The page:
India: an enigma for foreign investors
October 7, 2019

Remember BRIC?

If not, you're not the only one. In hindsight, it seems like a big marketing ploy.

The acronym was coined in the last decade to highlight the rise of four awakening giants – Brazil, Russia, India and China – destined to dominate the global economy by the end of this decade.

They have grown, for sure, especially China and India. But, in the process, growth has laid bare embedded problems. These are creating a jagged transition in their growth trajectories.

China is caught in a tit-for-tat tariff dispute with the US that is escalating into a technological arms race and a beggar-thy-neighbour currency war.

Russia is reeling under Western sanctions. Brazil is mired in a massive corruption scandal.

For its part, India has lot going for it. Growth, at a healthy clip of 7% in recent years, looks impressive. Yet, problems continue to dog its economic model.

One of them is crony capitalism under which corruption dominates political and business life. The infamous "licence Raj" under which politicians and their officials sold trading permits for personal gains is alive and well on the ground, despite high-level initiatives.

The other problem is corporate governance. Listed companies tend to be large family-owned businesses where the dividing line between ownership and management remains blurred. Family takes precedence over shareholders.

The most worrying problem, however, has centred on the veracity of official data on key variables like gross domestic product and unemployment. The former chief economic adviser to the prime minister, no less, has publicly voiced his concerns.

Growth has generated new wealth, which has found its way into mutual funds at a rate that will turn India into a key source of new funds in the next decade. But it will not be a destination for funds from the West, unless it takes big strides towards cleaning up its political and business culture.

Rapid growth has caught the attention of yield-hungry foreign investors. But they don't like what they see under the bonnet.

Part of a series of brief informative articles by Amin Rajan, CEO of CREATE-Research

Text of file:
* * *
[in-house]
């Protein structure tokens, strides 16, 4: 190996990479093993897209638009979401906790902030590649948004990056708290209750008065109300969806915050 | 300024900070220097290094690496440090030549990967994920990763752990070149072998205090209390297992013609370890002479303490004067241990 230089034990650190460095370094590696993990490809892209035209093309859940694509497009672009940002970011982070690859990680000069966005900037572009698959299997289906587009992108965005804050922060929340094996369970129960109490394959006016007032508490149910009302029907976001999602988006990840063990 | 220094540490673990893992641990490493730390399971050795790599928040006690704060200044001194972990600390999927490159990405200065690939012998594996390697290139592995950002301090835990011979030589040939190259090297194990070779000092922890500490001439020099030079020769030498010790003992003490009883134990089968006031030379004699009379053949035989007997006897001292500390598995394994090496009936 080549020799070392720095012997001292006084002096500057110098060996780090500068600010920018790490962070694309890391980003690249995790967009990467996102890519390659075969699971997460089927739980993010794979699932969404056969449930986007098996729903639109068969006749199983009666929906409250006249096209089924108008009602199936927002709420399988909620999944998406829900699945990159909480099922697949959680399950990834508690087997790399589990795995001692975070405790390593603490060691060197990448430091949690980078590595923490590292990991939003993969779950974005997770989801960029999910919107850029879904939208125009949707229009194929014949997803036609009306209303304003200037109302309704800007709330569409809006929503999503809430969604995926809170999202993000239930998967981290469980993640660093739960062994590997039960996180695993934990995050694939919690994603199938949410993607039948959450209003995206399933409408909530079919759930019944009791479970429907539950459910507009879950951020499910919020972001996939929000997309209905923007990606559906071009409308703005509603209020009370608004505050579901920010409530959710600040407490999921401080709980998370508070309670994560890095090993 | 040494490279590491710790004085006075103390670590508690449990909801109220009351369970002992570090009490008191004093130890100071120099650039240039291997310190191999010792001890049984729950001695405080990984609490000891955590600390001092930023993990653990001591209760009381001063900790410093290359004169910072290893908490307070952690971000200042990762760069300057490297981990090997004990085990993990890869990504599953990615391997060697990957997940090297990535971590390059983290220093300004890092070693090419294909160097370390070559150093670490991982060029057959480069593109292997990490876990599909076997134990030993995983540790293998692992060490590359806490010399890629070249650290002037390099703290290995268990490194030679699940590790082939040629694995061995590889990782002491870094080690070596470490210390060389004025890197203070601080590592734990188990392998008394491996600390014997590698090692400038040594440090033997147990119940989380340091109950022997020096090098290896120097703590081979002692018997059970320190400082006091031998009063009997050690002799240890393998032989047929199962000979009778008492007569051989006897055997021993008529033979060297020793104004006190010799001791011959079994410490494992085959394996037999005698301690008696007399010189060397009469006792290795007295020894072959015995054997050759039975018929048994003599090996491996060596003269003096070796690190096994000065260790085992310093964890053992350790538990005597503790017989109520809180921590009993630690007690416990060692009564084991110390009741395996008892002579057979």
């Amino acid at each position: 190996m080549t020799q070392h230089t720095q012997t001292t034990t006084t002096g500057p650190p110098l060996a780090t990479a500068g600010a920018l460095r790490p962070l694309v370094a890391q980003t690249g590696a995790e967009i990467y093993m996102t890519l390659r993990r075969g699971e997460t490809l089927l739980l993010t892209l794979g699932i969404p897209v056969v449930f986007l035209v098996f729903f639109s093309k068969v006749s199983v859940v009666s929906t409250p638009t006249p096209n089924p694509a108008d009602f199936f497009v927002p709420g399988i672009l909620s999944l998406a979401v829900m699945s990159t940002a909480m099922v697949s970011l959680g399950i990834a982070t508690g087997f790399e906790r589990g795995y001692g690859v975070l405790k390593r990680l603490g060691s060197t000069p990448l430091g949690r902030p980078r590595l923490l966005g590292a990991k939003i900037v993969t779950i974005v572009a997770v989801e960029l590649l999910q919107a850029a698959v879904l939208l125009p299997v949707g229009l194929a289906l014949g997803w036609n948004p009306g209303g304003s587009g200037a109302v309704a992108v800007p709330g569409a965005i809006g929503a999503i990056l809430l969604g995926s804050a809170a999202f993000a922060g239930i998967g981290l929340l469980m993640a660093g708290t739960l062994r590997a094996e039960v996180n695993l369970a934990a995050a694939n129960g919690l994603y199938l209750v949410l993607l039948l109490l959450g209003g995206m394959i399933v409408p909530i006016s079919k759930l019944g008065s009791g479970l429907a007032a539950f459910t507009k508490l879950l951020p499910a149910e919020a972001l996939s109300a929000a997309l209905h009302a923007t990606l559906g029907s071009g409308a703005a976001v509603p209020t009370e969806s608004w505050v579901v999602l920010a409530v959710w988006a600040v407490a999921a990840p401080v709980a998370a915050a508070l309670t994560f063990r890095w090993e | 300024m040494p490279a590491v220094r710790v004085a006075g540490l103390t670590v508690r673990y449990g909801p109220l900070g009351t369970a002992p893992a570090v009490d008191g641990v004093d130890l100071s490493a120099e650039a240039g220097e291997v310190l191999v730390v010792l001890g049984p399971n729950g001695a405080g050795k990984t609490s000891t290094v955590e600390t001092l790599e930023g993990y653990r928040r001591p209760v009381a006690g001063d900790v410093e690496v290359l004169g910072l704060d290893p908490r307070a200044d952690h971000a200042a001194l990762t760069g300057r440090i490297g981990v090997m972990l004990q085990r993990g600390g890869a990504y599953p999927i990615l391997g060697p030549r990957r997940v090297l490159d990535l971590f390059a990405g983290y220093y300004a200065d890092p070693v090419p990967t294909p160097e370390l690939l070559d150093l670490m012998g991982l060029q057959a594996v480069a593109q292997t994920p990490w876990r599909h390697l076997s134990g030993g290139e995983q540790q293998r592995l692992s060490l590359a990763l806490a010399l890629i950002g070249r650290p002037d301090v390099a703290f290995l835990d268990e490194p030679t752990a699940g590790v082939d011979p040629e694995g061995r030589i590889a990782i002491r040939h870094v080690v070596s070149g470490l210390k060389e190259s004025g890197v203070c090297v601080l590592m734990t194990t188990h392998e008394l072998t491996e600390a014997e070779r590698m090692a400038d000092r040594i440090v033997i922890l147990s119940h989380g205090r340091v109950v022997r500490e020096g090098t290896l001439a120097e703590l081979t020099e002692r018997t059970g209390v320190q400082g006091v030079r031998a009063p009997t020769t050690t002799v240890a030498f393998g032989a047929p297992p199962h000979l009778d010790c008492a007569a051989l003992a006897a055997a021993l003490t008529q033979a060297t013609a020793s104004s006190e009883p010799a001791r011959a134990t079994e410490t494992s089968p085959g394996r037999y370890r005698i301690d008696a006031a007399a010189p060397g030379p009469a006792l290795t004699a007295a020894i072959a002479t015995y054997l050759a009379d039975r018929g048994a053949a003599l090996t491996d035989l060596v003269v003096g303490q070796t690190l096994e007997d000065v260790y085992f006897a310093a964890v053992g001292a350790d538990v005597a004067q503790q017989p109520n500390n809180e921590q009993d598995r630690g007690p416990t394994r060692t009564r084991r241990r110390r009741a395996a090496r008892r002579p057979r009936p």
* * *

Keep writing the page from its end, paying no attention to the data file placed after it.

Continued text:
This site, like many others, uses small files called cookies to customize your experience. Cookies appear to be blocked on this browser. Please consider allowing cookies so that you can enjoy more content across fundservices.net.

How do I enable cookies in my browser?

Internet Explorer
1. Click the Tools button (or press ALT and T on the keyboard), and then click Internet Options.
2. Click the Privacy tab
3. Move the slider away from 'Block all cookies' to a setting you're comfortable with.

Firefox
1. At the top of the Firefox window, click on the Tools menu and select Options...
2. Select the Privacy panel.
3. Set Firefox will: to Use custom settings for history.
4. Make sure Accept cookies from sites is selected.

Safari Browser
1. Click Safari icon in Menu Bar
2. Click Preferences (gear icon)
3. Click Security icon
4. Accept cookies: select Radio button "only from sites I visit"

Chrome
1. Click the menu icon to the right of the address bar (looks like 3 lines)
2. Click Settings
3. Click the "Show advanced settings" tab at the bottom
4. Click the "Content settings..." button in the Privacy section
5. At the top under Cookies make sure it is set to "Allow local data to be set (recommended)"

Opera
1. Click the red O button in the upper left hand corner
2. Select Settings -> Preferences
3. Select the Advanced Tab
4. Select Cookies in the list on the left side
5. Set it to "Accept cookies" or "Accept cookies only from the sites I visit"
6. Click OK

Remember BRIC?

If not, you're not the only one. In hindsight, it seems like a big marketing ploy.

The acronym was coined in the last decade to highlight the rise of four awakening giants – Brazil, Russia, India and China – destined to dominate the global economy by the end of this decade.

They have grown, for sure, especially China and India. But, in the process, growth has laid bare embedded problems. These are creating a jagged transition in their growth trajectories.

China is caught in a tit-for-tat tariff dispute with the US that is escalating into a technological arms race and a beggar-thy-neighbour currency war.

Russia is reeling under Western sanctions. Brazil is mired in a massive corruption scandal.

For its part, India has lot going for it. Growth, at a healthy clip of 7% in recent years, looks impressive. Yet, problems continue to dog its economic model.

One of them is crony capitalism under which corruption dominates political and business life. The infamous "licence Raj" under which politicians and their officials sold trading permits for personal gains is alive and well on the ground, despite high-level initiatives.

The other problem is corporate governance. Listed companies tend to be large family-owned businesses where the dividing line between ownership and management remains blurred. Family takes precedence over shareholders.

The most worrying problem, however, has centred on the veracity of official data on key variables like gross domestic product and unemployment. The former chief economic adviser to the prime minister, no less, has publicly voiced his concerns.

Growth has generated new wealth, which has found its way into mutual funds at a rate that will turn India into a key source of new funds in the next decade. But it will not be a destination for funds from the West, unless it takes big strides towards cleaning up its political and business culture.

Rapid growth has caught the attention of yield-hungry foreign investors. But they don't like what they see under the bonnet.

Part of a series of brief informative articles by Amin Rajan, CEO of CREATE-Research




More on:  Asset management